After lots of anticipation the US Department of Energy (DOE) has decided which regional clean hydrogen hubs (H2Hubs) to award the $7bn funding to.
This funding was agreed upon with the hope to build a network of hydrogen producers, consumers and local connective infrastructure. In order to make this possible $7bn worth of funding has been made available to be given to 10 hubs selected from the DOE’s $8bn Regional Clean Hydrogen Hubs programme.
The seven hubs that were successful were recently announced and the list includes, ARCH2, ARCHES, HyVelocity, Heartland, MACH2, MachH2, and PNWH2. These hubs will each receive between $400m and $1.25bn of the funds. The DOE says that these hubs were chosen because of the benefits they will provide, especially to the 2030 US hydrogen target. Altogether the companies selected will produce approximately three million tons of hydrogen every year, which will achieve producing just under a third of the 2030 US production target, whilst also reducing 25 million tons of Co2 emissions from end-uses per year.
The US Secretary of Energy, Jennifer Granholm, commented, “Unlocking the full potential of hydrogen—a versatile fuel that can be made from almost any energy resource in virtually every part of the country—is crucial to achieving President Biden’s goal of American industry powered by American clean energy, ensuring less volatility and more affordable energy options for American families and businesses. With this historic investment, the Biden-Harris Administration is laying the foundation for a new, American-led industry that will propel the global clean energy transition while creating high quality jobs and delivering healthier communities in every pocket of the nation.”
The US DOE made it clear why each company was chosen. The first company, Appalachian Regional Clean Hydrogen Hub (ARCH2) a collective effort between West Virginia, Ohio, and Pennsylvania, was awarded $925m.This company’s aim is to increase the region’s access to low-cost natural gas feedstock, end-user demand, workforce and technology capabilities, and the potential for carbon sequestration to produce blue hydrogen. This hub also has 15 partners, such as Plug Power, Bloom Energy, Air Liquide and Chemours. Furthermore, ARCH2 has stated that the hub is intended for one of the most economically deprived regions of the US, therefore, it aims to aid this area by creating more than 21,000 permanent jobs.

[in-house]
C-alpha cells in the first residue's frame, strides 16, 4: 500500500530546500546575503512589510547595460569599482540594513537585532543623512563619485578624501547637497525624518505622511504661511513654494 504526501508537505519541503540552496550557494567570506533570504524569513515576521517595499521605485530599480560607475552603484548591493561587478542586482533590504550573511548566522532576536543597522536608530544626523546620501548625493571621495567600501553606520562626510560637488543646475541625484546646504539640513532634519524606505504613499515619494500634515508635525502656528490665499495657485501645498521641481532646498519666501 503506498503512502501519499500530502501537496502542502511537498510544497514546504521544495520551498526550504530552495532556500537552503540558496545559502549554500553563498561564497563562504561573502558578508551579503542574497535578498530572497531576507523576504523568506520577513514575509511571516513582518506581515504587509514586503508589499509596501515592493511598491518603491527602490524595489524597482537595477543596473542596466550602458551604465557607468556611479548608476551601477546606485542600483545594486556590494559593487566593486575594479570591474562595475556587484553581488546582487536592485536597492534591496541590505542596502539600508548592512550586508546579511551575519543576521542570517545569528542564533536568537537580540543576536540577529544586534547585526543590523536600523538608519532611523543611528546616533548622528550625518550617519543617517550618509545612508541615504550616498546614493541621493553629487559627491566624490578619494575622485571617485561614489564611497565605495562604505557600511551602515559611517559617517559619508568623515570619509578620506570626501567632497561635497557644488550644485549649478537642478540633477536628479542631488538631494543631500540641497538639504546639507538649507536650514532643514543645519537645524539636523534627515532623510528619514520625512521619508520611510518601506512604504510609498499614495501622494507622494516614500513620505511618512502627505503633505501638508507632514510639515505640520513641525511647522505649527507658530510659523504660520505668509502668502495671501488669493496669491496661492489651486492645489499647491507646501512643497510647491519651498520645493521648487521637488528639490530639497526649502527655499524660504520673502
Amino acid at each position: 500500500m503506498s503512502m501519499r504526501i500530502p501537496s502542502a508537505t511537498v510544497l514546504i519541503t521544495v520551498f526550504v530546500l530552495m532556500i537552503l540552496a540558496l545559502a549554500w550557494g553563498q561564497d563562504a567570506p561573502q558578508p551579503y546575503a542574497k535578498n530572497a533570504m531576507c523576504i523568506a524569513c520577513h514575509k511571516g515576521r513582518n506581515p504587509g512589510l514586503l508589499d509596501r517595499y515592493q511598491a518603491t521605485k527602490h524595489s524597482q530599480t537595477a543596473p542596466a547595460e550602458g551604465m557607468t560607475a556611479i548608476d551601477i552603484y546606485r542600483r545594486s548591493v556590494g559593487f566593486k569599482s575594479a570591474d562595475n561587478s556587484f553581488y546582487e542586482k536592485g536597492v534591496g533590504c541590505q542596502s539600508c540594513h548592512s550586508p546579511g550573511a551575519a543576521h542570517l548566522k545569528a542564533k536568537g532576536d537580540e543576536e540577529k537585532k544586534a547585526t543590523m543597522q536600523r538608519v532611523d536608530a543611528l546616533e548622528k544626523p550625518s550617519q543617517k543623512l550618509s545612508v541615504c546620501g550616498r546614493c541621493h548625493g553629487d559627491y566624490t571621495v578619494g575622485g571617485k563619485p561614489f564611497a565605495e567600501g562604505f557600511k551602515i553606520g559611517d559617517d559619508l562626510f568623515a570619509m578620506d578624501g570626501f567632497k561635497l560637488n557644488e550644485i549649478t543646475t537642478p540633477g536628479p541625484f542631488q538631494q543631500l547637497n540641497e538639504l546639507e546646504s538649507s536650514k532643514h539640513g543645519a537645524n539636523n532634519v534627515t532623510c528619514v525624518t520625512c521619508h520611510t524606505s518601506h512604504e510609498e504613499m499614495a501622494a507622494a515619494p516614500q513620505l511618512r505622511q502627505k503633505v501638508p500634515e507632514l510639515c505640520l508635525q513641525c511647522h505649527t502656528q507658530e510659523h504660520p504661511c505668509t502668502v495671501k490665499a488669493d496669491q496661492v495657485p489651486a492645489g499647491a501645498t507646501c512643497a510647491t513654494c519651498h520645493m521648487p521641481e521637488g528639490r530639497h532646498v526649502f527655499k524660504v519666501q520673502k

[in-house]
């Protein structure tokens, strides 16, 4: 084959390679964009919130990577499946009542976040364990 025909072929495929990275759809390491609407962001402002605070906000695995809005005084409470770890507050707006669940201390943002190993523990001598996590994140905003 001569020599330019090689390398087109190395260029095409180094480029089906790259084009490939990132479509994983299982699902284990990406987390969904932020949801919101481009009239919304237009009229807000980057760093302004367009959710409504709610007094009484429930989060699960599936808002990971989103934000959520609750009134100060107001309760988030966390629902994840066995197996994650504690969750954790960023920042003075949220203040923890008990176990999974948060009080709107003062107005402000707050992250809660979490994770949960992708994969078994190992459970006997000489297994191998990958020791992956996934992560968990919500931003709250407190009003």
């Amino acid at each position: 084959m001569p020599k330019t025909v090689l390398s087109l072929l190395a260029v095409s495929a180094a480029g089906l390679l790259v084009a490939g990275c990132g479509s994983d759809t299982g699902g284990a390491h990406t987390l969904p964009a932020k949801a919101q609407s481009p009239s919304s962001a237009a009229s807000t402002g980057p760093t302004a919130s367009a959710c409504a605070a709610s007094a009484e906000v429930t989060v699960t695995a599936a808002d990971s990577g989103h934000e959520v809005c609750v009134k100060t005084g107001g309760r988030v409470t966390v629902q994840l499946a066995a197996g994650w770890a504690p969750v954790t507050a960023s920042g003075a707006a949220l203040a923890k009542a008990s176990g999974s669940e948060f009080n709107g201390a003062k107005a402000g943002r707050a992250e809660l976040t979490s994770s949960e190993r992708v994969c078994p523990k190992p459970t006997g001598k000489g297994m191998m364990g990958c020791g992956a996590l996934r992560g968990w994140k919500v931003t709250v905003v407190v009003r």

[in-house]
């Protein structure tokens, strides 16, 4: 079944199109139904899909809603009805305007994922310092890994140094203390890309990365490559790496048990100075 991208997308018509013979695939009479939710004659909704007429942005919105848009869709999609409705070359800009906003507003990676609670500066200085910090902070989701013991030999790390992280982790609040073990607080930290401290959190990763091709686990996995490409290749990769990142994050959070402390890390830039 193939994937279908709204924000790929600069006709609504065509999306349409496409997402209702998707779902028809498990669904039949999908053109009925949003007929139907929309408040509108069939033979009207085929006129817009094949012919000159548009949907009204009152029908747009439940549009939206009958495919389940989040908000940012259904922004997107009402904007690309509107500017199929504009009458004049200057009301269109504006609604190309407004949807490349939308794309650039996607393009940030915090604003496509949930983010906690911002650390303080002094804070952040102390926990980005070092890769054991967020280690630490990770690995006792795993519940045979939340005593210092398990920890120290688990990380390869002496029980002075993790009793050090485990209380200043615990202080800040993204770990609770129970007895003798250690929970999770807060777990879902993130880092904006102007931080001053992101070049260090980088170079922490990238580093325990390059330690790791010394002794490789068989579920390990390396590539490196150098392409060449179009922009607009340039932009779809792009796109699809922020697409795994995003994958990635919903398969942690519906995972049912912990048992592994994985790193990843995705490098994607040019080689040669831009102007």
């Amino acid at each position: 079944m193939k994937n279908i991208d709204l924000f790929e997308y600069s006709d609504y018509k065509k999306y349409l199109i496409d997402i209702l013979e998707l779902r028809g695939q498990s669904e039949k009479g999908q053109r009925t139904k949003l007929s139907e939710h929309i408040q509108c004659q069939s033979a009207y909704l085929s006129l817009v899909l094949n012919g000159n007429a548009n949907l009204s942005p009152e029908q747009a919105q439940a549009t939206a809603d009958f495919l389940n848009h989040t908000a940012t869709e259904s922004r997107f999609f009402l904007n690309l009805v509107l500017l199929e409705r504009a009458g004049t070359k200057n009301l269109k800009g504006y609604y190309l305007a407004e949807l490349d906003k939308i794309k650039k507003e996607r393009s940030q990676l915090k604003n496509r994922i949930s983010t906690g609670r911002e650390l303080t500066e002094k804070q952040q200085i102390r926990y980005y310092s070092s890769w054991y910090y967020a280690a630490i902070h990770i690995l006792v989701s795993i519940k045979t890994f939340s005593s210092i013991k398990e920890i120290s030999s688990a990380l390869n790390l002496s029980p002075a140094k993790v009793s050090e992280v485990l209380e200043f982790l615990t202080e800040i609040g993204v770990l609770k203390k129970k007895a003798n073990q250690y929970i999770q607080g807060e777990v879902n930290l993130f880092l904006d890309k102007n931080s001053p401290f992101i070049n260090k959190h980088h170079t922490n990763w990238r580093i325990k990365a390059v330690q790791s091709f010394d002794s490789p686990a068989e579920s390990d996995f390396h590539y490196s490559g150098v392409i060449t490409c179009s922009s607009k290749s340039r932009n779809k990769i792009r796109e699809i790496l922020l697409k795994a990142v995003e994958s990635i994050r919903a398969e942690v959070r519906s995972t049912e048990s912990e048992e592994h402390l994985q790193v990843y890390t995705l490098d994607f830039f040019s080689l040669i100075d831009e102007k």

California’s Alliance for Renewable Clean Hydrogen Energy Systems (ARCHES) and HyVelocity Hub both received $1.2bn. Both companies have strong aims and purposes and both have very strong partnerships. The benefits of awarding these companies the funding is very clear and both will make a significant contribution to the hydrogen project, as well as helping the community around them.
Heartland Hydrogen Hub, which is planned for Minnesota, North Dakota and South Dakota, was awarded $925m for its aim to decarbonise the region’s fertiliser production with ammonia, decrease the cost of clean hydrogen and advance hydrogen’s use in electric generation and for heating.
The Mid-Atlantic Clean Hydrogen Hub (MACH2) was awarded $750m for their plan to focus on green and pink hydrogen.
Finally, both Pacific Northwest Regional Hydrogen Hub (PWNH2 Hub) and Midwest Alliance for Clean Hydrogen (MachH2) were both granted $1bn. PWNH2 is aiming to produce green hydrogen only, in order to decrease the cost of the electrolyser, whilst also looking to continue to reduce the cost of hydrogen production. Whilst MACH2 is looking to improve green, pink and blue hydrogen production pathways, along with the aim to decarbonise hard-to-abate industries, which are based along the US’ rust belt.
Everyone who commented on the decisions made, have agreed that the DOE made the right decision and achieved what they set out to do.
The Fuel Cell and Hydrogen Energy Association (FCHEA) President and CEO, Frank Wolak, commented, “The DOE has set in motion the creation of a new clean hydrogen economy that will help the country reach its decarbonisation goals while supporting our economic and national security. Recognising the utility of co-locating production facilities with end users, the hubs are diverse not just in feedstock and production pathways, but also geographically.”